Texas is heading for a boom—it is attracting tech businesses and growing its population, as individuals transplant from other states looking for a lower cost of living and better quality of life. Texas also has a fledgling medical cannabis program that may be headed for a boom as well. Texas’s medical cannabis program is small in both patient size and product offering, but there is a seed that can sprout growth. Now, after five years of effective dormancy, Texas lawmakers see an opportunity to fix the program and a possible plug for a few budgetary holes created by the COVID-19 pandemic.
Texas’s medical marijuana program currently has 3,519 registered patients, a blip compared to its population size. Indeed, the program is among the most restrictive in the country. In addition to an extremely limited number of qualifying conditions (intractable epilepsy, terminal cancer, multiple sclerosis, Parkinson’s disease and Lou Gehrig’s disease or ALS to name the few), the program allows medical products that only contain 0.5% THC (the psychoactive ingredient in marijuana). Yet hemp and hemp-derived CBD products, which are federally legal and require no registration or restriction to purchase, contain 0.3% THC. The 0.2% difference is, generally speaking, negligible and likely the reason why more Texans are not registered for the medical cannabis program despite the fact that advocates say 2 million people would be eligible for it under the current law. As such, the state has only three licensed medical cannabis businesses and they are struggling to be profitable.
By comparison, Georgia, which is launching its medical cannabis program this year and is also considered by the industry to be a very restrictive program, is allowing cannabis oil products that contain 5.0% THC and intends to issue 6 cultivation licenses at the outset. With southern state cannabis programs coming online (Georgia, Louisiana, and Oklahoma, for example) and a possible change in the federal landscape on the horizon, some Texas lawmakers are advocating for an expansion of Texas’s medical cannabis program. According to the Texas Tribune, as of December 14, 2020, at least seven bills have been filed by lawmakers seeking to expand Texas’s Compassionate Use Program. State Senator Jose Menéndez (D-San Antonio) authored a far-reaching bill that would make more patients eligible, strike the THC cap and lower business fees, among other changes. “We’re pretty dang close to the bottom. We’re pretty far behind,” Menéndez said. Such an expansion of the program would certainly benefit current and prospective medical patients and would attract cannabis companies to the state, all of which leads to more tax revenue for Texas.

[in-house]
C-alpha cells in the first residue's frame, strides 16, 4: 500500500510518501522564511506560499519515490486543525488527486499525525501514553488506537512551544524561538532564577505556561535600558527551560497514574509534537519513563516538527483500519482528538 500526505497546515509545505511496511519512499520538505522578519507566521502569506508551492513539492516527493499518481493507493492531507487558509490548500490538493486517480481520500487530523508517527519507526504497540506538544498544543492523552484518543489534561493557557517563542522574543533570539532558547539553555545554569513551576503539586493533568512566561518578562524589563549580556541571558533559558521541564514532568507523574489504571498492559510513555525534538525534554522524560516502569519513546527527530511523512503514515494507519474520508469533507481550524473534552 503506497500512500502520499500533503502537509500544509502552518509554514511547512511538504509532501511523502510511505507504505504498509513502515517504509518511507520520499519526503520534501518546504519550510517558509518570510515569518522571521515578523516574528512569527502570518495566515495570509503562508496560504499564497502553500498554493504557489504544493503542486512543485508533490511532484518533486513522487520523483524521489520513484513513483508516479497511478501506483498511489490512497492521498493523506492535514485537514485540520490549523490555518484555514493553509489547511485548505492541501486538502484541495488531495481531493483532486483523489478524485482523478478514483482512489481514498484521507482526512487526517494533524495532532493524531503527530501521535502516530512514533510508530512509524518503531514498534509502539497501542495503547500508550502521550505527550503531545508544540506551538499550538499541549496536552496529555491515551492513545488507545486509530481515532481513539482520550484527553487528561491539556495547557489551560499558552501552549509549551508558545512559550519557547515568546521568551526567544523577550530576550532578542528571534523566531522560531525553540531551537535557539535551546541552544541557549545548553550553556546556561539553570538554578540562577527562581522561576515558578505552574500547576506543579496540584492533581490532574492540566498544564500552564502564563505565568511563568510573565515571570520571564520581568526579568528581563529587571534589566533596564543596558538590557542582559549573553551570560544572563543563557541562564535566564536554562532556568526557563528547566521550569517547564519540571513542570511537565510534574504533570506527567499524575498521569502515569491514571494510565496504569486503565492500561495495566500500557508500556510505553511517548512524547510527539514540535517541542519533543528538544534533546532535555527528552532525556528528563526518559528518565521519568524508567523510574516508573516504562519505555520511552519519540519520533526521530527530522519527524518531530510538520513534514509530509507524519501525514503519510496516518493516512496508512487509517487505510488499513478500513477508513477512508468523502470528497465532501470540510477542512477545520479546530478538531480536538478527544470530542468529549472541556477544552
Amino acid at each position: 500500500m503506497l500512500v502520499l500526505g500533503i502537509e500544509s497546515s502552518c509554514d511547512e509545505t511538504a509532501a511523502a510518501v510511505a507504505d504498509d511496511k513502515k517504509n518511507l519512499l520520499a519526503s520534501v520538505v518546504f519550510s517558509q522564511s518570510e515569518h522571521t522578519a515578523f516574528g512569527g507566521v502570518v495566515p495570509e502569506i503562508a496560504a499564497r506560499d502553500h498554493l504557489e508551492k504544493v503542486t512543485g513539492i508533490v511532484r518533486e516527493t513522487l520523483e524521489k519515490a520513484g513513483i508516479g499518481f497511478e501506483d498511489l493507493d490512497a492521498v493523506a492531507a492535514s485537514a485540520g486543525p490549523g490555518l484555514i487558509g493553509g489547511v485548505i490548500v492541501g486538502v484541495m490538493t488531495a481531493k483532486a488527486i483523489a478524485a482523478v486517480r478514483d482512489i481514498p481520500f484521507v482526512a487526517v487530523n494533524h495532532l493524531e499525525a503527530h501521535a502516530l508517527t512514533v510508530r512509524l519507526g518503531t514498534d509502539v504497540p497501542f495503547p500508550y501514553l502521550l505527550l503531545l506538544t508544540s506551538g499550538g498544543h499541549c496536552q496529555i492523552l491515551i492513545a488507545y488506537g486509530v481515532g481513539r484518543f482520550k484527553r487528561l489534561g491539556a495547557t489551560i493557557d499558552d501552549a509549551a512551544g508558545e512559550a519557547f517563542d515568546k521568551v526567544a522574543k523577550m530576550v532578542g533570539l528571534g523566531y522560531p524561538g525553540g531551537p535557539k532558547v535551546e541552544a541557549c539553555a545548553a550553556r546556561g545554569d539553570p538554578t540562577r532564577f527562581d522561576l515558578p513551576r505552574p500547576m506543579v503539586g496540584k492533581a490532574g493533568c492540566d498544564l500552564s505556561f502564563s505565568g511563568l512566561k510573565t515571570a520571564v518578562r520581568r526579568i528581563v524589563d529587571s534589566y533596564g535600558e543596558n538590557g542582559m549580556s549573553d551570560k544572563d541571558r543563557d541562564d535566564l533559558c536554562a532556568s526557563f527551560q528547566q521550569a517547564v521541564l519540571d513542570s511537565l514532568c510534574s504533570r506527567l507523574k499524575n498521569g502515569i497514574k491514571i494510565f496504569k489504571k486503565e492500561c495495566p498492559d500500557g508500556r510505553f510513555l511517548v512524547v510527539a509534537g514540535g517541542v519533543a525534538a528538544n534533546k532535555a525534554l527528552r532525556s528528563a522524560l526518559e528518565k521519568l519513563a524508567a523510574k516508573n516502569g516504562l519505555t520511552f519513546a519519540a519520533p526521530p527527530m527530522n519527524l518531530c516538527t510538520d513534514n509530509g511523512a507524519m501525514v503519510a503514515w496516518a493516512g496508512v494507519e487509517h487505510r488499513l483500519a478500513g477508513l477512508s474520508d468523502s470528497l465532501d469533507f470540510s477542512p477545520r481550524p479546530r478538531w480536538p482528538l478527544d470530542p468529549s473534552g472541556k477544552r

All eyes are on the 2021 legislative session. Please contact us with any questions regarding Texas’s or Georgia’s medical cannabis programs.